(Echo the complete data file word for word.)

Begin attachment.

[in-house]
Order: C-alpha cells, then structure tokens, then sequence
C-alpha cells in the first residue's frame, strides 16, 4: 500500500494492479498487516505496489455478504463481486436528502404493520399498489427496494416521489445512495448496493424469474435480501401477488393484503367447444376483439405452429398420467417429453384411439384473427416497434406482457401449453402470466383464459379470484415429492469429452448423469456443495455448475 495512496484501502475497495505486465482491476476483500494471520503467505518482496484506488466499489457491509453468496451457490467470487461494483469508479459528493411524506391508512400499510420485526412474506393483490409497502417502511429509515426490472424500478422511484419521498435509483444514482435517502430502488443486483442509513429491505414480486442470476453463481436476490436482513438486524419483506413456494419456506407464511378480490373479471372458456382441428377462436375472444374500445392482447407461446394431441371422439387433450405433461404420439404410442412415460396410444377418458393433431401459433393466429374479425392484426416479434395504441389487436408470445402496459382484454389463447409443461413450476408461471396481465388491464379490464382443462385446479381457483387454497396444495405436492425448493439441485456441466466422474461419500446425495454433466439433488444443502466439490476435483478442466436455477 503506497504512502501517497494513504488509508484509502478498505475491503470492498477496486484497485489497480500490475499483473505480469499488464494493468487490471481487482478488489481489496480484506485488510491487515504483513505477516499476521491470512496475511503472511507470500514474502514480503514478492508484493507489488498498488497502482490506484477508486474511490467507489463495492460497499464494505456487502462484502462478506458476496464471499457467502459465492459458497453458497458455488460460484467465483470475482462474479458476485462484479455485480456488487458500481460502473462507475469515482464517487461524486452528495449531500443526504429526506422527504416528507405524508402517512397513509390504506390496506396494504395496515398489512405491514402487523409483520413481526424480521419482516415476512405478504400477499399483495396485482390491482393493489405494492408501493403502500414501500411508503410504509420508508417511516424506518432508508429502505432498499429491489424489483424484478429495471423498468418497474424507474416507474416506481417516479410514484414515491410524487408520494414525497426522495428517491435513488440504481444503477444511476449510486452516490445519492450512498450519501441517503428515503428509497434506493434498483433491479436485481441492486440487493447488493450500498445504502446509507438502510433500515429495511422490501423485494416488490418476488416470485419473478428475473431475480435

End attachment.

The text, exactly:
[in-house]
Order: C-alpha cells, then structure tokens, then sequence
C-alpha cells in the first residue's frame, strides 16, 4: 500500500494492479498487516505496489455478504463481486436528502404493520399498489427496494416521489445512495448496493424469474435480501401477488393484503367447444376483439405452429398420467417429453384411439384473427416497434406482457401449453402470466383464459379470484415429492469429452448423469456443495455448475 495512496484501502475497495505486465482491476476483500494471520503467505518482496484506488466499489457491509453468496451457490467470487461494483469508479459528493411524506391508512400499510420485526412474506393483490409497502417502511429509515426490472424500478422511484419521498435509483444514482435517502430502488443486483442509513429491505414480486442470476453463481436476490436482513438486524419483506413456494419456506407464511378480490373479471372458456382441428377462436375472444374500445392482447407461446394431441371422439387433450405433461404420439404410442412415460396410444377418458393433431401459433393466429374479425392484426416479434395504441389487436408470445402496459382484454389463447409443461413450476408461471396481465388491464379490464382443462385446479381457483387454497396444495405436492425448493439441485456441466466422474461419500446425495454433466439433488444443502466439490476435483478442466436455477 503506497504512502501517497494513504488509508484509502478498505475491503470492498477496486484497485489497480500490475499483473505480469499488464494493468487490471481487482478488489481489496480484506485488510491487515504483513505477516499476521491470512496475511503472511507470500514474502514480503514478492508484493507489488498498488497502482490506484477508486474511490467507489463495492460497499464494505456487502462484502462478506458476496464471499457467502459465492459458497453458497458455488460460484467465483470475482462474479458476485462484479455485480456488487458500481460502473462507475469515482464517487461524486452528495449531500443526504429526506422527504416528507405524508402517512397513509390504506390496506396494504395496515398489512405491514402487523409483520413481526424480521419482516415476512405478504400477499399483495396485482390491482393493489405494492408501493403502500414501500411508503410504509420508508417511516424506518432508508429502505432498499429491489424489483424484478429495471423498468418497474424507474416507474416506481417516479410514484414515491410524487408520494414525497426522495428517491435513488440504481444503477444511476449510486452516490445519492450512498450519501441517503428515503428509497434506493434498483433491479436485481441492486440487493447488493450500498445504502446509507438502510433500515429495511422490501423485494416488490418476488416470485419473478428475473431475480435